I made stir-fry today with Thai holy basil fresh from the stalk. This is a treat I did not expect to be having in mid-November, even in Georgia.
Here it is, November 11, and we still haven’t had a freeze or even a frost. I planted these herbs in early March, which means they have been growing on our deck for more than eight months.
The forecast is for 35 degree lows on Friday and Saturday, so this may be the last harvest …. Or not.
The regular basil gave up in early October, but everything else – thyme, oregano, chives, bee balm, rosemary, lavender, Thai basil, peppermint and spearmint – just kept growing, albeit a little slower. I left the fallen tree leaves in the pots, figuring it acts as insulation for the soil.
I had more peppermint and spearmint than I could use this summer, and so I have been plucking the leaves and grinding them in the Ninja to form into ice cubes. I love having fresh mint to use in cooking and drinks all winter and spring.
Ice cubes of mint are not quite the same as the fresh, but they will still retain the best of their qualities. Not the least of which is the sheer memory of their stalks, alive, in the warm sun.
Those trips out to the deck in the morning, scissors and colander in hand, are a soothing balm against the hours in front of a computer monitor.
Most of my herbs are in the mint family, which means that if you run your hand across their leaves your skin will pick up their fragrant, medicinal oils. The mint family is known for its antibiotic properties. And for its ability to calm frazzled nerves.
So many times, when the crunch and heat of too many problems have been interrogating my brain since 3 a.m., just the simple act of walking on the deck and touching the mint leaves reverts my brain to a smoother path.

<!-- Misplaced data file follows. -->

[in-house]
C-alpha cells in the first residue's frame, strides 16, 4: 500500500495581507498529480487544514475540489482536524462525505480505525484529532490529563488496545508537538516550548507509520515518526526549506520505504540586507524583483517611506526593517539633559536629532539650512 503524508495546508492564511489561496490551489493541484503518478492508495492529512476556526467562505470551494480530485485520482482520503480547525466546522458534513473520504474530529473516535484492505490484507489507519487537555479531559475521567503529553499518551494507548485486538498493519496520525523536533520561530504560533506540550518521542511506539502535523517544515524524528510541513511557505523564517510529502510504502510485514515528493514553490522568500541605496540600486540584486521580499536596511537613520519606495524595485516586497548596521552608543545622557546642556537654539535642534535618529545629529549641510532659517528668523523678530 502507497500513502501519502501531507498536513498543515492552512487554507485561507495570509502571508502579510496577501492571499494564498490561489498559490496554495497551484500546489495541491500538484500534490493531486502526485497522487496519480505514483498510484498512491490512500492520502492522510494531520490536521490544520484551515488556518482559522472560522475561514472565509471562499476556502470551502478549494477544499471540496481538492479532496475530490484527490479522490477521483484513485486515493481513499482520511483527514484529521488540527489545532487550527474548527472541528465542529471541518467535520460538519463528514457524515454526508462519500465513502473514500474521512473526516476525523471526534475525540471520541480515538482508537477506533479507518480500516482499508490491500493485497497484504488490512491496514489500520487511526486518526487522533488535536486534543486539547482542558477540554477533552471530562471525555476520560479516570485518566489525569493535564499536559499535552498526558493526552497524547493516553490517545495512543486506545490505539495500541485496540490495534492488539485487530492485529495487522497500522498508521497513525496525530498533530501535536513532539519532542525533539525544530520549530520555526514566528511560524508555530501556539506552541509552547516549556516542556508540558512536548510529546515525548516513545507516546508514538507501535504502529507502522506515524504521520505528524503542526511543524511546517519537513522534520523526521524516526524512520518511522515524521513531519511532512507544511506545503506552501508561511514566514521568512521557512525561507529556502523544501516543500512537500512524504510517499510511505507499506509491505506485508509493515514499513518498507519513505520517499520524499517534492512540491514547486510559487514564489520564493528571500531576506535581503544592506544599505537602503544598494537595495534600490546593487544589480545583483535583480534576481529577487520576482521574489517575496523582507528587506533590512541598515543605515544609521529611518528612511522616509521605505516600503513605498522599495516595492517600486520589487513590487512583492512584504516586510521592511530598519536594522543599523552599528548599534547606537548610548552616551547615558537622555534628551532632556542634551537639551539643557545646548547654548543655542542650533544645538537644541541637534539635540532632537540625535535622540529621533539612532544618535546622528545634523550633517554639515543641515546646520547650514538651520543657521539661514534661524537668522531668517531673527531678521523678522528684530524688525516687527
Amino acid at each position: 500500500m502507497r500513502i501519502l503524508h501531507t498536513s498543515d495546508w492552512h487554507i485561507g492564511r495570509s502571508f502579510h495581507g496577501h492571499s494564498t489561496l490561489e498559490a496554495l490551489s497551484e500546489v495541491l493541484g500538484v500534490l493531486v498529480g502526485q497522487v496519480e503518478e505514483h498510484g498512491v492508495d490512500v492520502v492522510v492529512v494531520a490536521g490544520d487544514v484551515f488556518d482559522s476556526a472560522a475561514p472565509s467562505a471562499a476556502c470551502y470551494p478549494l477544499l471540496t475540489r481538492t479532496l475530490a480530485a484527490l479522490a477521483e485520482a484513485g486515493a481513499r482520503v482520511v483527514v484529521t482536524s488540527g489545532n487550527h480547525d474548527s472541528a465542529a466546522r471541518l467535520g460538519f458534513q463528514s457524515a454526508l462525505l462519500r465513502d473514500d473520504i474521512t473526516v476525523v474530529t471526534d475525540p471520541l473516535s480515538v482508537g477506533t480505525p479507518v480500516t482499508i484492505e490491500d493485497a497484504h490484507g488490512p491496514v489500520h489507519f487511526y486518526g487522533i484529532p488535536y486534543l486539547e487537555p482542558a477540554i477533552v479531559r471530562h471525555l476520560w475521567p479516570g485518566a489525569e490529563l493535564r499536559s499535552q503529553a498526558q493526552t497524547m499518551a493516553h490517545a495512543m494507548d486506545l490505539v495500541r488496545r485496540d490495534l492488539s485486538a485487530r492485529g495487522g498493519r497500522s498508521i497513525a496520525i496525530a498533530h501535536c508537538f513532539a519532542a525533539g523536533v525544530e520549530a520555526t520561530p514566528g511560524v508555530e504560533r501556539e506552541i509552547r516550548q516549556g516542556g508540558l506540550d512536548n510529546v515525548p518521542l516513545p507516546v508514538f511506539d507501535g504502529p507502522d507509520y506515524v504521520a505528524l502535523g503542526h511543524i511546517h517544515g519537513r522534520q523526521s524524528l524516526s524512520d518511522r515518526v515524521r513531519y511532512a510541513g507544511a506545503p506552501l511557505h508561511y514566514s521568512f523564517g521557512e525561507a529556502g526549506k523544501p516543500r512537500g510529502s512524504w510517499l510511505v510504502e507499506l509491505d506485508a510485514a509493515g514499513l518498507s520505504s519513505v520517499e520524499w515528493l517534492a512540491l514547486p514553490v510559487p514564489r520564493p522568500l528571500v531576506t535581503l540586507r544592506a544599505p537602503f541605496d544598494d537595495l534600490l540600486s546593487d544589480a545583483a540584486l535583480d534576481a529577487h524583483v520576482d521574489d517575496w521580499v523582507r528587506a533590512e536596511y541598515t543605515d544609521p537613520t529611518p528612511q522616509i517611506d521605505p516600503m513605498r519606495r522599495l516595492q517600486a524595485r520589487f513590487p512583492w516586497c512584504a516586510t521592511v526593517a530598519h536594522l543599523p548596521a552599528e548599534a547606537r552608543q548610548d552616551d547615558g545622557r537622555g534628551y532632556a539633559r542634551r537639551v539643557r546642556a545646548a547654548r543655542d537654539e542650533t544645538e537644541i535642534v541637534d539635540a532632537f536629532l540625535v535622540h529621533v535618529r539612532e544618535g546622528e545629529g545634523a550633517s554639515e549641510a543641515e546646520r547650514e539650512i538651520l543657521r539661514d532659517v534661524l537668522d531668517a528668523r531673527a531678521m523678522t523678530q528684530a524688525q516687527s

The normal growing season for deck herbs is over in early October. To have the gift of an extra month, in a period when I’ve been feeling especially out of sorts, feels like tremendous blessing.
It is in my nature, though, that when something goes well I immediately anticipate a disaster to follow.
This frost-free fall, gift though it is, also feels like a warning. It may be that I have many future autumns where I am still harvesting my herbs at Thanksgiving.
What will the consequences be of never having a frost in October? Which are the plants that rely on that frost to set their seeds for proper germination? What happens when the squirrels and bears are awake and roaming for an extra month? Is there less food for the spring babies? Do fewer oaks make it to maturity?
I fear I will live to see the day when the last harvest of the season is simply the last harvest.
Until then, I will gather the mints, pluck the leaves, and freeze them carefully into ice cubes, against a harsher winter.
Day 128’s penny is a 2015, the first year of the November last harvest.